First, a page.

Selecting the poems for the new book was difficult; I had to choose one trajectory and eliminate others. The body that is so much the focal point of my recent poems ended up determining what I chose to include from the previous seven books. I did feel the book should be focused and have a certain unity. It was easier once I worked through the manuscript with that in mind, though I had to leave out some poems I liked.

London: Who inspired your earliest love of poetry, and can you name a few poets who move or excite you today?

Mathis: I was truly in love with Kunitz for his identification with the natural world, with Sylvia Plath for her reckless urgency, with Phil Levine for his stripping away of the image, and Bishop for her painstaking clarity and brilliant eye. Newer poets: there are so many excellent poets I admire that I would leave someone out if I tried to name them. But I can’t imagine a time we have been richer in poets.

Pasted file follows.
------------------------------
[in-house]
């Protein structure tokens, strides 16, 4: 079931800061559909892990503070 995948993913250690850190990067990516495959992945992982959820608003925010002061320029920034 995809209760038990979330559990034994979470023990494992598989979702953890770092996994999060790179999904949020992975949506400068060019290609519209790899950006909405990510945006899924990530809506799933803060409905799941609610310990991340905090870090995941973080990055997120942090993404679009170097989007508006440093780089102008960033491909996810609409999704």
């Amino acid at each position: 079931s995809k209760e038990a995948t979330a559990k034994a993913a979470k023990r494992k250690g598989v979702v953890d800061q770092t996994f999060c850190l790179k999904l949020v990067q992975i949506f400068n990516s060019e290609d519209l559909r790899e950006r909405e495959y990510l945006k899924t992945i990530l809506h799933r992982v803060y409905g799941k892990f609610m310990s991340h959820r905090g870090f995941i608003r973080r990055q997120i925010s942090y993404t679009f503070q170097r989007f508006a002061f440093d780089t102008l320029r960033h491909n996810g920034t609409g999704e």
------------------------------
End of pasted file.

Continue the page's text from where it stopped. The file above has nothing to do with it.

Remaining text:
Cleopatra Mathis’ After the Body: Poems New and Selected, was published this year by Sarabande Books. In this eighth book of poems, as Michael Collier writes, one discovers “the resolute heart and keen human insights” that have made her one of “our most important and essential poets.” Publishers Weekly, in a starred review, notes her new poems’ “extraordinary acuity” and their “attempts to describe the wracking pain as the poet struggles with crippling illness….In these knowing poems, readers may recognize their own humanity, as well as the sometimes-impossible conditions of living.”